It was Chuck’s self-trust that enabled him to accept the validity of his experience that that it was not his fault that his mother was abusive. The ability to trust our own perception even when others hold a contradictory view is known as self-referentiality, or the ability to refer to and trust our own experience, rather than deferring to the judgment of others. Self-trust also has to do with having confidence in our ability and commitment to taking care of ourselves physically, emotionally, and spiritually. This means feeling worthy of being treated by ourselves and others with kindness, respect, care, and compassion. It also means recognizing and taking responsibility for fulfilling our essential needs rather than neglecting them or holding others responsible for meeting them.
Self-trust has to do with gathering and honoring the wisdom that has been born out cultivated through the practices of self awareness, self reflection, and the intention to learn from the results of our life choices. It doesn’t mean rejecting all outside opinions, but involves the openness and receptivity of a child’s mind with the intelligence of an adult whose wisdom has been deepened through the integration life’s lessons.
A life that is self-referential is one that is flexible, fluid, and creative. Our sense of security comes form a sense of dependability and trust in our innate wisdom and our capacity to deepen it rather than rely exclusively upon the input of other people and institutions. Self-referentiality allows us to choose from a broader range of options in making life choices without being required to adhere to a particular tradition authority, or belief system. In so doing we become more able to meet our needs and address our unique concerns with resourcefulness and creativity. This mindset provides a powerful antidote to the tendency towards the development of “hardening of the attitudes,” or mental sclerosis. It promotes a sense of possibility, hopefulness and independent thinking, and a way of being with others that can be crafted to fit the needs and requirements of any given situation.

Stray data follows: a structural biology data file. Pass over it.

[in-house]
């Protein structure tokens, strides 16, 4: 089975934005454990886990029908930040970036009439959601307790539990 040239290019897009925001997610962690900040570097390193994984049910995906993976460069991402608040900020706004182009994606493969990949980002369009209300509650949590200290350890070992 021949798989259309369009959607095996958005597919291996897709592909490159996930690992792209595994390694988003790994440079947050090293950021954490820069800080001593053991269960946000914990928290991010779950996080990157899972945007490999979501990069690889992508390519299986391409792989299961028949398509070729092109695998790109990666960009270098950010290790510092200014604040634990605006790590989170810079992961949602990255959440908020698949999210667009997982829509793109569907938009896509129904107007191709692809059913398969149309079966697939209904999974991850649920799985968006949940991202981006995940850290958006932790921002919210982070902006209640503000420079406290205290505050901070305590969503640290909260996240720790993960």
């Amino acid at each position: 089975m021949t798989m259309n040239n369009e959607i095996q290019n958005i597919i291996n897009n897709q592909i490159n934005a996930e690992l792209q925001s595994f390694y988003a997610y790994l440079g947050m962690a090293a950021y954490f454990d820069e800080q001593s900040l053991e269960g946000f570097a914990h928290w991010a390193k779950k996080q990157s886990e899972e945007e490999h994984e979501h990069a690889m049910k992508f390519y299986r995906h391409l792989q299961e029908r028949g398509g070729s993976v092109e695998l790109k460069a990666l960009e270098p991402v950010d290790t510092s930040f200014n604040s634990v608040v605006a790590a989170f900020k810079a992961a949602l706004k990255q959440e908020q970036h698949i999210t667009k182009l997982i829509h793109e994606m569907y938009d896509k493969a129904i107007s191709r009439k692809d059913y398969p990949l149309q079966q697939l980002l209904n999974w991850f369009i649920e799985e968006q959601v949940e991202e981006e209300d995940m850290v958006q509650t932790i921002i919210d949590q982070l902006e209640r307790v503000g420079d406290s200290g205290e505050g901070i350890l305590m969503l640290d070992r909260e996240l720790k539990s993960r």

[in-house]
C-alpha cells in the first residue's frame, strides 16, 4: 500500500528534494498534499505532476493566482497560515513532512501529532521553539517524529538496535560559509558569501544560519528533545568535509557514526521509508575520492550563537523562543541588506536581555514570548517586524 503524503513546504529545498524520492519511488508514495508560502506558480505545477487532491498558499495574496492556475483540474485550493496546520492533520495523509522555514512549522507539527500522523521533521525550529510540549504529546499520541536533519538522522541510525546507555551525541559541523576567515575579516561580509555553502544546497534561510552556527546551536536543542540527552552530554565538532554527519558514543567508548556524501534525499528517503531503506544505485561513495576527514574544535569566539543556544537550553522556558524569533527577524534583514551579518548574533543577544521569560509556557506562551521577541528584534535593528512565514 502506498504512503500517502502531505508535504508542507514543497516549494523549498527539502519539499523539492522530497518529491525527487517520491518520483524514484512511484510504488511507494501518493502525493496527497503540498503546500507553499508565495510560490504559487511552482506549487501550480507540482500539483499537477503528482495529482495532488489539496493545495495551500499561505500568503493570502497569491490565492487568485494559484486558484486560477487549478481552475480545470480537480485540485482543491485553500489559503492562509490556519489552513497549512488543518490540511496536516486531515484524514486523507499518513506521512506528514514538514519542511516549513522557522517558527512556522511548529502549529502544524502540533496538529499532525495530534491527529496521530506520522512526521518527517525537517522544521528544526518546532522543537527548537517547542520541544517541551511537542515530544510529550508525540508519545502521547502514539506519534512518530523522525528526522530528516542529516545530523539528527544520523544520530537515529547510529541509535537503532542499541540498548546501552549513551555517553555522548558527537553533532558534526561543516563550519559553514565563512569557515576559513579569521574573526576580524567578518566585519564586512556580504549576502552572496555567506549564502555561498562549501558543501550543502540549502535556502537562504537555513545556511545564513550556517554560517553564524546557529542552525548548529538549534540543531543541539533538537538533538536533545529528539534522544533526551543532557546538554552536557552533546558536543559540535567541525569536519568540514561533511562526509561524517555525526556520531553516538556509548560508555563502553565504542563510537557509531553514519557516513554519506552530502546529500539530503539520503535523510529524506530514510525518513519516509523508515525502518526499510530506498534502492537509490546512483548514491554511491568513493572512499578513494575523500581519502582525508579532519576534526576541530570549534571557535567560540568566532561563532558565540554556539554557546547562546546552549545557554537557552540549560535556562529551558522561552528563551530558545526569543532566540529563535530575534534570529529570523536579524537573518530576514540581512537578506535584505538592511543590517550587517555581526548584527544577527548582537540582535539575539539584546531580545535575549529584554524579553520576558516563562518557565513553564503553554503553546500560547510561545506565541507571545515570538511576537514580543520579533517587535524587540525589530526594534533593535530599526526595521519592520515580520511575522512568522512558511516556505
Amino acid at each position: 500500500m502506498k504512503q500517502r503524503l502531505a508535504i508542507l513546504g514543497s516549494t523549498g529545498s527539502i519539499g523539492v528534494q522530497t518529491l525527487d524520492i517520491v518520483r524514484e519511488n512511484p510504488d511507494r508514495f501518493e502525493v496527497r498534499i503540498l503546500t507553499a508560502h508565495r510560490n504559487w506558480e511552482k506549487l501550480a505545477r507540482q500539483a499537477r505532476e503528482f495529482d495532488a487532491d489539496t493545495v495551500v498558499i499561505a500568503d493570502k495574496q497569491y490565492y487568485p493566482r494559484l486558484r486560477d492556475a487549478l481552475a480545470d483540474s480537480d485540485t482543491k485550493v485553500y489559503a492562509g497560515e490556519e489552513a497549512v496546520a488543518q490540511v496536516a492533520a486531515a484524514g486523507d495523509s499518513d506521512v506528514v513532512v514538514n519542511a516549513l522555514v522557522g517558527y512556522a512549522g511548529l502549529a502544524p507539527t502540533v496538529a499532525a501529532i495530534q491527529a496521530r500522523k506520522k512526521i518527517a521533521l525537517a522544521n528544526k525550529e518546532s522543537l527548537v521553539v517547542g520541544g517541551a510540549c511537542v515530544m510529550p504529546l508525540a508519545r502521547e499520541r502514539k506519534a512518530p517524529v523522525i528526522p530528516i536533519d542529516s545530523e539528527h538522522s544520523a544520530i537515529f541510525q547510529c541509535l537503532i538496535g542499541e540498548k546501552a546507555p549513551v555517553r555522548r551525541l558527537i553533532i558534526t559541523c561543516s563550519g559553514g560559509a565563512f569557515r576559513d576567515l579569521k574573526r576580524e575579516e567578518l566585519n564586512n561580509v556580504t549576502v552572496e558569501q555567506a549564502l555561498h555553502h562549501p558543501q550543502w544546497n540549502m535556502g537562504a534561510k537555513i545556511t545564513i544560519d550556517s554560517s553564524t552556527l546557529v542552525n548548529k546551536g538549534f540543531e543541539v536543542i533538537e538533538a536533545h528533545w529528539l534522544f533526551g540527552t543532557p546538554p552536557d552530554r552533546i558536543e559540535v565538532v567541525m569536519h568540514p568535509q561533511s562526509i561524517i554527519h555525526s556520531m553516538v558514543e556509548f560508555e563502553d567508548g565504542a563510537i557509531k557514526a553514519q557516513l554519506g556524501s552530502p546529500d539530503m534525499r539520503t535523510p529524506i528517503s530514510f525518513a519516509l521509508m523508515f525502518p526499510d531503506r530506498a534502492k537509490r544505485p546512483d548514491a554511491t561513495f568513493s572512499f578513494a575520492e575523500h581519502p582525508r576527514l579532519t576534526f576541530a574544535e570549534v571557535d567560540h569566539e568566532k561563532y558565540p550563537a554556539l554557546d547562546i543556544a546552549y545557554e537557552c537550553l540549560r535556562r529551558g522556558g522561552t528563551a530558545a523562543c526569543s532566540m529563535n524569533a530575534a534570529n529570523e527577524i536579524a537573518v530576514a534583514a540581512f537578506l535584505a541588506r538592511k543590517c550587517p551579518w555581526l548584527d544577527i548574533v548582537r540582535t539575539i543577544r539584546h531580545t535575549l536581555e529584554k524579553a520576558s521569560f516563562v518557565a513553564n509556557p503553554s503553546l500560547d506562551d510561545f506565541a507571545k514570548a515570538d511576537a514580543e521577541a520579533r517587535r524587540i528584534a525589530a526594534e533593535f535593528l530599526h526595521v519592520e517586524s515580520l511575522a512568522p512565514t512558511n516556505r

Chuck put it this way: “For me, when I am connected to my inner truth, I experience a sense of energy and replenishment. At these times, I feel connected to a source of deep wisdom. When I’m out of integrity, I lose that connection. It’s as though someone pulled out the plug. It is important to me to be watchful and vigilant so that I can more easily recognize the times and places where I may be dishonoring my experience, or disconnecting from my truth. When I find myself doing that, I inevitably find indicators that immediately remind me that I’m off track and I know that I need to put in a correction. The symptoms can include boredom, lethargy, apathy, depressive thoughts, irritability or sometimes physical distress. At those times when I become aware of these feelings, if I can redirect my attention to my inner experience, I can release the grip of those thoughts and get myself back on track. When I can’t, I’ve learned to just ride it out. It’s like a temporary trance, and it always passes in time. Everything eventually does, and that, I guess, is both the good news and the bad news!”